By S.L. Hansen
LINCOLN (SNR) - November 11 is Veterans Day, an occasion set aside to thank and honor all living people who served honorably in the military, either during war or peace. This includes several priests of the Diocese of Lincoln: those who served in the military before becoming priests, and those who have served as military chaplains.
Father John Zastrow, retired, is one of several diocesan priests who are military veterans. Born on a farm in Dakota County, he was in high school when World War II began. Rather than wait to be drafted, he decided to enlist in the Air Force. (Related item: Father Zastrow among priests celebrating anniversaries at Chrism Mass)
“We’re talking about 70 years ago,” Father Zastrow said. “Planes weren’t that common. And I think at the time, the idea of being a fighter pilot… it was a romantic kind of thing.”
The Air Force trained him to be a navigator on a base in Santa Anna, Calif. That’s where he met a military chaplain for the first time.
“There was Father Clasby, and Father Muldoon,” Father Zastrow said. “They got all of the Catholics together and sort of got us active in the Church…. They were excellent priests.”
He recalls Father (later Msgr.) William J. Clasby particularly well.
“He was just an excellent man,” Father Zastrow said.
Msgr. Clasby remained a military chaplain after the war. He was stationed in Anchorage, Alaska, and eventually promoted to colonel. He also succeeded Archbishop Fulton Sheen as featured speaker on the Catholic Hour radio show. Father Zastrow listened to him regularly.
Even after 70 years, it can be hard for Father Zastrow to look back on his military service.
“There was a lot of cruelty on both sides,” he sighed. “I’m not ashamed at what I did, but I am not sure I want to brag about it too much…. As a priest, I see it a little differently now.”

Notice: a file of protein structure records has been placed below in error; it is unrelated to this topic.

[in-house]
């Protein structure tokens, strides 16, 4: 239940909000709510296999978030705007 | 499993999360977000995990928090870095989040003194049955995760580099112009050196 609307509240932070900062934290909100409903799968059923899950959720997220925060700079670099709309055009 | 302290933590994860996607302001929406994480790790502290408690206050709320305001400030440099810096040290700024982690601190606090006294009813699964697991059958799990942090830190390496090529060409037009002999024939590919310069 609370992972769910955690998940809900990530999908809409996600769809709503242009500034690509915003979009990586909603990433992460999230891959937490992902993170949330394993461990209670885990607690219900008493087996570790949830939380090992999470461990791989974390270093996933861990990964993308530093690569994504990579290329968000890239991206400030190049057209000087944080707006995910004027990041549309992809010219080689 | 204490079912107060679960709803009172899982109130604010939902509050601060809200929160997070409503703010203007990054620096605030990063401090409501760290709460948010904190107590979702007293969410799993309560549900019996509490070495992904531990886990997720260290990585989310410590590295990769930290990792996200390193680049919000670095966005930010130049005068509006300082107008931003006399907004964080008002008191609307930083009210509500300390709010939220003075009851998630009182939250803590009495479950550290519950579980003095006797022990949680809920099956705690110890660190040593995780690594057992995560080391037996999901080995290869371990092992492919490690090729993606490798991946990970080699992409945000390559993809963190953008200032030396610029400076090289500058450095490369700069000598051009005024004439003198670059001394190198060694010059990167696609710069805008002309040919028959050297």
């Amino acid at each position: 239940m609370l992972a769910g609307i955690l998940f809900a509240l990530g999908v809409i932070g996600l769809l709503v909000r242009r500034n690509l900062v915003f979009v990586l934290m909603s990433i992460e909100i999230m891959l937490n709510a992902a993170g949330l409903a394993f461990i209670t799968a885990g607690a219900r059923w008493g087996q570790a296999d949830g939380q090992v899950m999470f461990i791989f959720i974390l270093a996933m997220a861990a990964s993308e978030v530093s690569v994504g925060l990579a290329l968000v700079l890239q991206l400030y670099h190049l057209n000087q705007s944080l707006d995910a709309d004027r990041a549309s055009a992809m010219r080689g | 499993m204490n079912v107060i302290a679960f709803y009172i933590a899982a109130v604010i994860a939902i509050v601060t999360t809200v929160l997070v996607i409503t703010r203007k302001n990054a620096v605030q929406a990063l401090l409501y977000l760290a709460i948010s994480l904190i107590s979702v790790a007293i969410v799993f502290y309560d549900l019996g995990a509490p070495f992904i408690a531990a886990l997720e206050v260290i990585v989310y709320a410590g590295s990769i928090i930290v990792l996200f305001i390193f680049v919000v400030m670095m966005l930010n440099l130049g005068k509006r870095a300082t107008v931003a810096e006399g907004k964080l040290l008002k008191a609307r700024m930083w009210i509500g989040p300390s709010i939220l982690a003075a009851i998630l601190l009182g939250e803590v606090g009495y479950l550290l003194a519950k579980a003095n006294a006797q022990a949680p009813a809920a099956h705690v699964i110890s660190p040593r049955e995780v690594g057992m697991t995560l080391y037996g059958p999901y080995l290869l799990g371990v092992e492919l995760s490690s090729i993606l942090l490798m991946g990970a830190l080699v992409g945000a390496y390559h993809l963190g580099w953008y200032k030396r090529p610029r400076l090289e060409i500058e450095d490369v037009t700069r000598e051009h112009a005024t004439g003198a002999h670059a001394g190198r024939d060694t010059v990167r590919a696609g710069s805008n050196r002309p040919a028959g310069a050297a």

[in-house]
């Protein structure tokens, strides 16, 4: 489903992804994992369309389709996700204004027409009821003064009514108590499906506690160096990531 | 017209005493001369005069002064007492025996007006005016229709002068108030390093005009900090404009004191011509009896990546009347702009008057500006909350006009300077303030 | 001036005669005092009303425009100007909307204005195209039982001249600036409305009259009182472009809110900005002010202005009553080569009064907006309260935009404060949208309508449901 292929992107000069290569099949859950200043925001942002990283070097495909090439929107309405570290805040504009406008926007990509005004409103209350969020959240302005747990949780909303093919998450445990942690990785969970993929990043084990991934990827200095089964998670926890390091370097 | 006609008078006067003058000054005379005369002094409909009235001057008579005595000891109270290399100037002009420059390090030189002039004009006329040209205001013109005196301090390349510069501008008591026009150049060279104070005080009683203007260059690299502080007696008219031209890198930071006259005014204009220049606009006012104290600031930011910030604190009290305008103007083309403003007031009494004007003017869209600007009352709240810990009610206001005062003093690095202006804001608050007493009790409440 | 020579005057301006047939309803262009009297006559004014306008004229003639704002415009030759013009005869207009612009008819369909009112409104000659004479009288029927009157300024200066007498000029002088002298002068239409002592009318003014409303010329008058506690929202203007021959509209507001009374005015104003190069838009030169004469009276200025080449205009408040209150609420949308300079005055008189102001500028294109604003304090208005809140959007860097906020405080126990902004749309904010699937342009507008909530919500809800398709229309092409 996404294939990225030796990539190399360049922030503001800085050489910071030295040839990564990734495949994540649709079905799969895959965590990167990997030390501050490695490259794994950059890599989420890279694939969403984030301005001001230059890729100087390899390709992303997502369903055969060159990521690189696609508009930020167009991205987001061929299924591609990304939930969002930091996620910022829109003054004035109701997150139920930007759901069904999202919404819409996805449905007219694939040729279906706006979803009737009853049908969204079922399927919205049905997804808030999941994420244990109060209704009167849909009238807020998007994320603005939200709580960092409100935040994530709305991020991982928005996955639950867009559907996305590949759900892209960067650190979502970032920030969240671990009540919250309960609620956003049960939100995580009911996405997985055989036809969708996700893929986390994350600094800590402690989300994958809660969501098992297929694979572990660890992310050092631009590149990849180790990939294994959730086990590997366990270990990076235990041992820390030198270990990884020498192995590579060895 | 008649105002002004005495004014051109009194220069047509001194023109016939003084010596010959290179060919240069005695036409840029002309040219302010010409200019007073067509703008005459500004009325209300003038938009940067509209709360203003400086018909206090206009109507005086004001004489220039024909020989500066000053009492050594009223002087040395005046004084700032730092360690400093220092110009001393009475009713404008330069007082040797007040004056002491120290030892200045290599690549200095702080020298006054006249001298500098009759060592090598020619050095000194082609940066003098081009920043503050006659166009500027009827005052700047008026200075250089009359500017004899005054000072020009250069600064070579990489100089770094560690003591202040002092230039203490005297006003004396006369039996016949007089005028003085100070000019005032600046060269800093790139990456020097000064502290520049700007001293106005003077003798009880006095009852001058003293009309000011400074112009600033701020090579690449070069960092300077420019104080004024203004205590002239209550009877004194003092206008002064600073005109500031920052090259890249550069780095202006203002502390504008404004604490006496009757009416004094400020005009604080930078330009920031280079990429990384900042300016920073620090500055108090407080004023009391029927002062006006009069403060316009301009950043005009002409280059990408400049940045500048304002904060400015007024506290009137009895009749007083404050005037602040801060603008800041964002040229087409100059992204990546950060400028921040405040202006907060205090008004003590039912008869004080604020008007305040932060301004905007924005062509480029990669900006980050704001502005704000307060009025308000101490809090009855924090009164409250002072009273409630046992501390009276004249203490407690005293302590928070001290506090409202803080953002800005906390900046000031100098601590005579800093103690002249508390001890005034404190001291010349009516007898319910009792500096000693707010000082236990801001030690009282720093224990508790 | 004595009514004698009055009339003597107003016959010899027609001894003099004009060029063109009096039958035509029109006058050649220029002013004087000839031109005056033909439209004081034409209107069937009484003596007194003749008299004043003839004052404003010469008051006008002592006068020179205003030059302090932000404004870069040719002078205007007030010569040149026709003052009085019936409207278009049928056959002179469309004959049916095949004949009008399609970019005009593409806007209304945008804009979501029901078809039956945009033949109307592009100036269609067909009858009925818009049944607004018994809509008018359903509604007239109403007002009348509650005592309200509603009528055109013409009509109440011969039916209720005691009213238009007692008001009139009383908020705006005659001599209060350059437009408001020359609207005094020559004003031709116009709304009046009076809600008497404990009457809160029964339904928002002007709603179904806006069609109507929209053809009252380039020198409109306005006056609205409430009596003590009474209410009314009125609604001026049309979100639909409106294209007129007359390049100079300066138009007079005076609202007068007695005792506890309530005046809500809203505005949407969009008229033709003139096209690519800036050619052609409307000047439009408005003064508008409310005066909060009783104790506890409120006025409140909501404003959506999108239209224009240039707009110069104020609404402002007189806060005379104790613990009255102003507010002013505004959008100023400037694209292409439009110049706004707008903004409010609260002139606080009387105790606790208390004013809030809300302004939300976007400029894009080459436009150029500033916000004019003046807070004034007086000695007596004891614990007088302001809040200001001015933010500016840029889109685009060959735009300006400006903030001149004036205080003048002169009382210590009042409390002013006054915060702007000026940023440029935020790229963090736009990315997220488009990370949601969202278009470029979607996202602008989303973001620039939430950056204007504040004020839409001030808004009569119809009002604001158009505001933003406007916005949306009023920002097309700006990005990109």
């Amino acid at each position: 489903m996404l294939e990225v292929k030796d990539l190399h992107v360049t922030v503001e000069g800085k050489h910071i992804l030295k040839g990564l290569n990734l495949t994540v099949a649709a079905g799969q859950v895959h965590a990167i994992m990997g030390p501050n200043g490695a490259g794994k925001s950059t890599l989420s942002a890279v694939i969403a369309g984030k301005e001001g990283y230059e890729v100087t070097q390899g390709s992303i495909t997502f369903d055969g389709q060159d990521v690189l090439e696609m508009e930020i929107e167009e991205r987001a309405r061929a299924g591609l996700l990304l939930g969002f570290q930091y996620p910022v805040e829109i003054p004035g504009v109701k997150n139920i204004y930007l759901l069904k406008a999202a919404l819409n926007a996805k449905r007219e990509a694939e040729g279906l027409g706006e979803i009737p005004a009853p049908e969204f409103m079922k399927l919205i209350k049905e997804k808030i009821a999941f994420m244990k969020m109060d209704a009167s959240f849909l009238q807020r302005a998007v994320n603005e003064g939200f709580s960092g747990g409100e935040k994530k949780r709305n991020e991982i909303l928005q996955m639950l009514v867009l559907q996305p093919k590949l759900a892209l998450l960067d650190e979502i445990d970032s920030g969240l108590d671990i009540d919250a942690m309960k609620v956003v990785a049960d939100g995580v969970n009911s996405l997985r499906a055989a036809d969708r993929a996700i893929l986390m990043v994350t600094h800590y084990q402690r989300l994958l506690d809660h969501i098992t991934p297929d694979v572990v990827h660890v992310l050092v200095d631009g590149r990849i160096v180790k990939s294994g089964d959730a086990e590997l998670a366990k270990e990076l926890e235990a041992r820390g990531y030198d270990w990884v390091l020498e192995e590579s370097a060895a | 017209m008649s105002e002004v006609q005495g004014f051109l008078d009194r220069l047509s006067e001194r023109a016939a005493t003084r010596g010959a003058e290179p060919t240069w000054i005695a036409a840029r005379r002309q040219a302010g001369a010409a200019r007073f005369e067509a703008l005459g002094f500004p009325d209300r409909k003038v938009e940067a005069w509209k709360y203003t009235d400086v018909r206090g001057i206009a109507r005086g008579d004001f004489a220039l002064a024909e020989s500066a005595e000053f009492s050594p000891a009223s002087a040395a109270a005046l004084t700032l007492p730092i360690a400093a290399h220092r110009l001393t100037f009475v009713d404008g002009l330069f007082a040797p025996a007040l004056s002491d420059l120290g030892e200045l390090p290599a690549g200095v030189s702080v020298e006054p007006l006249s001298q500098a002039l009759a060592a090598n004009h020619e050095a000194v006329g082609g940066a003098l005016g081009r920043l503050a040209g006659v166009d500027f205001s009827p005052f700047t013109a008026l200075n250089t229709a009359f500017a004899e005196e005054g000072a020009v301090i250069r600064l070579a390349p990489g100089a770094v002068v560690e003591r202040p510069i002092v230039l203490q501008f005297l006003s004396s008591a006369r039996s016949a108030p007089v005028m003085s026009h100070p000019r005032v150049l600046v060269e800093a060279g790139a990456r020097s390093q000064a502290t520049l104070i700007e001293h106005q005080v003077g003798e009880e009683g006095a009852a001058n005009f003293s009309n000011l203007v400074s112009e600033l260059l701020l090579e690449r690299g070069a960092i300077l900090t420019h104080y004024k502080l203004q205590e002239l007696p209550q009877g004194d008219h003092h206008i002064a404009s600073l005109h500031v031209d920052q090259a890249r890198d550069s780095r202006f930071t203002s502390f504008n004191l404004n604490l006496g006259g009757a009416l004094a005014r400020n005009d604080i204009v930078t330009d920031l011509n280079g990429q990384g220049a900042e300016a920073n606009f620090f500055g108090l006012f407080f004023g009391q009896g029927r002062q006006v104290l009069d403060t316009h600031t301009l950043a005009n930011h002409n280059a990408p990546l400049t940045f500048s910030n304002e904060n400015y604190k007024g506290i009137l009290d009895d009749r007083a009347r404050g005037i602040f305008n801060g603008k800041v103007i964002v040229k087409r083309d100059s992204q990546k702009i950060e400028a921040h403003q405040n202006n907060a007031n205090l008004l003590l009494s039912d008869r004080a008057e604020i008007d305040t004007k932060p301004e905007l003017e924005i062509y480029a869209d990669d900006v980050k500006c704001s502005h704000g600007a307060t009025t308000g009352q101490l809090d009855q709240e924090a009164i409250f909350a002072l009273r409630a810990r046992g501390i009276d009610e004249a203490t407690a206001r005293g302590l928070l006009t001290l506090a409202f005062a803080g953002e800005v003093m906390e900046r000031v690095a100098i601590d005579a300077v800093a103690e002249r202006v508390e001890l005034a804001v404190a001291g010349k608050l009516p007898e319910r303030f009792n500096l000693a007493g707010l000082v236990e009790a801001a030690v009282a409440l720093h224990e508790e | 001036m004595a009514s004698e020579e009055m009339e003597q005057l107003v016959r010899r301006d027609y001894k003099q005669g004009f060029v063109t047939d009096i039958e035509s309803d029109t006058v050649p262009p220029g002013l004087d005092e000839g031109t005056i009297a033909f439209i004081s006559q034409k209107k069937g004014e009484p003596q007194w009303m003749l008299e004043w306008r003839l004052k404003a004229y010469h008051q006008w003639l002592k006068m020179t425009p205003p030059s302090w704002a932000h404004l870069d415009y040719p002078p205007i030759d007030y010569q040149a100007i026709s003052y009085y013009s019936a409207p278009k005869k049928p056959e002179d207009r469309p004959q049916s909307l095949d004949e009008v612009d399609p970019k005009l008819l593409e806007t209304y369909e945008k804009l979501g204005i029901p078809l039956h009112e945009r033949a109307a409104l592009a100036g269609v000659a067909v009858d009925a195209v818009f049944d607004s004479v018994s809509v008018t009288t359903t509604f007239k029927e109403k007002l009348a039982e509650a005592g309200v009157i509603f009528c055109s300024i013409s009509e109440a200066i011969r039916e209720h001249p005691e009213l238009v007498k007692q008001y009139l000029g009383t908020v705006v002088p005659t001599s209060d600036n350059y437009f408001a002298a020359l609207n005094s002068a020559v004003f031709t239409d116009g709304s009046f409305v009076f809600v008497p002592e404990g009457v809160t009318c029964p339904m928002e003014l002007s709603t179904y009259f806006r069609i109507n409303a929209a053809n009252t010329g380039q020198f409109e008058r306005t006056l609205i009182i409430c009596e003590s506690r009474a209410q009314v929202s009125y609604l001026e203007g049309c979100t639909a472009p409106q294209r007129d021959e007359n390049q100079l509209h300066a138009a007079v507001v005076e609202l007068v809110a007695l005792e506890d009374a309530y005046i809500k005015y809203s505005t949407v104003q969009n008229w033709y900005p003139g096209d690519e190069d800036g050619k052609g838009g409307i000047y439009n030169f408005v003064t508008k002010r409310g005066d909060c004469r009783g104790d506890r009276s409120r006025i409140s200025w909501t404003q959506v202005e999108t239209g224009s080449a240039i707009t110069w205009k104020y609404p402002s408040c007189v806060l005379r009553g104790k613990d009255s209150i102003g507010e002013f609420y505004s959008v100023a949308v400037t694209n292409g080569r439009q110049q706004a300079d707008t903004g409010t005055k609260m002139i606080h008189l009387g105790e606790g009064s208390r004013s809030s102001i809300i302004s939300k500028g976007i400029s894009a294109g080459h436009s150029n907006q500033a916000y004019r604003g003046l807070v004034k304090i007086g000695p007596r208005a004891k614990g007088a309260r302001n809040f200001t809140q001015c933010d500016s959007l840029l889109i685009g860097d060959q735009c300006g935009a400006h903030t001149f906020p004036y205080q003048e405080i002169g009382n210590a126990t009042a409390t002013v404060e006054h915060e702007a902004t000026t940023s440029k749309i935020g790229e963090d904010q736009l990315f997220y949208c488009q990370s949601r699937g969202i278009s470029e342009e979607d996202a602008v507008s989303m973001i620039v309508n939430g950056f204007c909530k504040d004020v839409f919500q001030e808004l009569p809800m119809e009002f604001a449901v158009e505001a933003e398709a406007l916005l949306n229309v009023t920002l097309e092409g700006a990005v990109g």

While stationed in Guam, flying missions with 10 other crewmates on a B-29 bomber, Father Zastrow had another Catholic chaplain to provide moral guidance. Only 21 at the time, and facing life and death every day, he can’t remember the chaplain’s name, but he remembered what that priest did for him and the other Catholic servicemen.
“He had Mass for us,” he recalled. “When we would be going out on a raid, we could go see the chaplain and he would give us general absolution so that if we didn’t get back, we might go to a good place.”
Father Zastrow thinks that military chaplains provide necessary help for personnel, whether on a base, at home, or in the theatre of war.
“It was comforting, yes…. I was happy to have the chaplain available,” he said. “They weren’t putting their lives on the line, but they were out there with us.”
A couple of years after the war ended, Father Zastrow realized his own calling to the priesthood. He can see some similarities to the role of soldier and priest.
“It’s kind of a life of service — service to others and service to a higher cause,” mused Father Zastrow. “Of course, the priesthood is a higher cause than the military.”
For that reason, Father Zastrow isn’t particularly interested in celebrating Veterans Day as a veteran himself.
“My priesthood has become more important than that service was,” he said.
He was never asked to serve as a military chaplain, but other priests in the diocese have. Today, priests from any diocese or religious order in the U.S. can be released by their bishops to serve in the Archdiocese for the Military Services (AMS). AMS was created by Pope Saint John Paul II to provide a full range of Catholic ministries and spiritual services to members of the U.S.
Armed Forces. According to the AMS website, chaplains now serve more than 1.8 million men, women and children in the U.S. and 134 other countries.
Living priests of the Diocese of Lincoln who have served include Fathers Barnhill, Gross, Kane, Panzer and Thomlison.
Father Robert Barnhill is pastor of Saint Joseph Parish in Beatrice. He retired from the military last June after many years of service as Air National Guard chaplain.
Father Gary Gross is a chaplain for the U.S. Army. Ranked a colonel, he is currently stationed at Fort Irwin in California.
Father Brian Kane is dean of men in the Theology Division at St. Charles Borromeo Serminary in Wynnewood, Pa. He is also a chaplain in the Nebraska Army National Guard with the rank of lieutenant colonel.
Father Joel Panzer is stationed in Fayetteville, N.C., with the U.S. Army. Ranked a major, he is senior priest of the Catholic community at Fort Bragg.
Father Steven Thomlison, pastor of Saint Stephen Parish in Exeter, is chaplain for the Nebraska Army National Guard, as well as the Nebraska State Patrol.
Father Michael Zimmer, a teacher at Pius X High School in Lincoln and master of ceremonies for Bishop Conley, is currently in the application process to become a chaplain for the Air National Guard.
He is intended to take the place of Father Barnhill in serving local guardsmen and women and their families.